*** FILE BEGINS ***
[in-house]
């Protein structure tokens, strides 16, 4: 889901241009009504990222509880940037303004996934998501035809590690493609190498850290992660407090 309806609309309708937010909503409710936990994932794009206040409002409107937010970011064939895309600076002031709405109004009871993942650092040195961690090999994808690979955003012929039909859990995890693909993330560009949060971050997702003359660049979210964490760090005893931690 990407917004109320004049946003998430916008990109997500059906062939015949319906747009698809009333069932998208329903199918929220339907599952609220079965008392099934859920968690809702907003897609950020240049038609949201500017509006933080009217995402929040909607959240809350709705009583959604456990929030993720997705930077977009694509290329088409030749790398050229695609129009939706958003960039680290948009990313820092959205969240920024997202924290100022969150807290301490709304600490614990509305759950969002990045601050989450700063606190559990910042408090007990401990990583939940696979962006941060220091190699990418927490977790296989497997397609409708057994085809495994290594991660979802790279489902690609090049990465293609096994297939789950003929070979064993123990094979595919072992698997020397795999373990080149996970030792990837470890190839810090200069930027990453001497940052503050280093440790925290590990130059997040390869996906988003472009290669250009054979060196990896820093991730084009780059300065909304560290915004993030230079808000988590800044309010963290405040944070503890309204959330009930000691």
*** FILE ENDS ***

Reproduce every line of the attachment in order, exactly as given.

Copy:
[in-house]
């Protein structure tokens, strides 16, 4: 889901241009009504990222509880940037303004996934998501035809590690493609190498850290992660407090 309806609309309708937010909503409710936990994932794009206040409002409107937010970011064939895309600076002031709405109004009871993942650092040195961690090999994808690979955003012929039909859990995890693909993330560009949060971050997702003359660049979210964490760090005893931690 990407917004109320004049946003998430916008990109997500059906062939015949319906747009698809009333069932998208329903199918929220339907599952609220079965008392099934859920968690809702907003897609950020240049038609949201500017509006933080009217995402929040909607959240809350709705009583959604456990929030993720997705930077977009694509290329088409030749790398050229695609129009939706958003960039680290948009990313820092959205969240920024997202924290100022969150807290301490709304600490614990509305759950969002990045601050989450700063606190559990910042408090007990401990990583939940696979962006941060220091190699990418927490977790296989497997397609409708057994085809495994290594991660979802790279489902690609090049990465293609096994297939789950003929070979064993123990094979595919072992698997020397795999373990080149996970030792990837470890190839810090200069930027990453001497940052503050280093440790925290590990130059997040390869996906988003472009290669250009054979060196990896820093991730084009780059300065909304560290915004993030230079808000988590800044309010963290405040944070503890309204959330009930000691």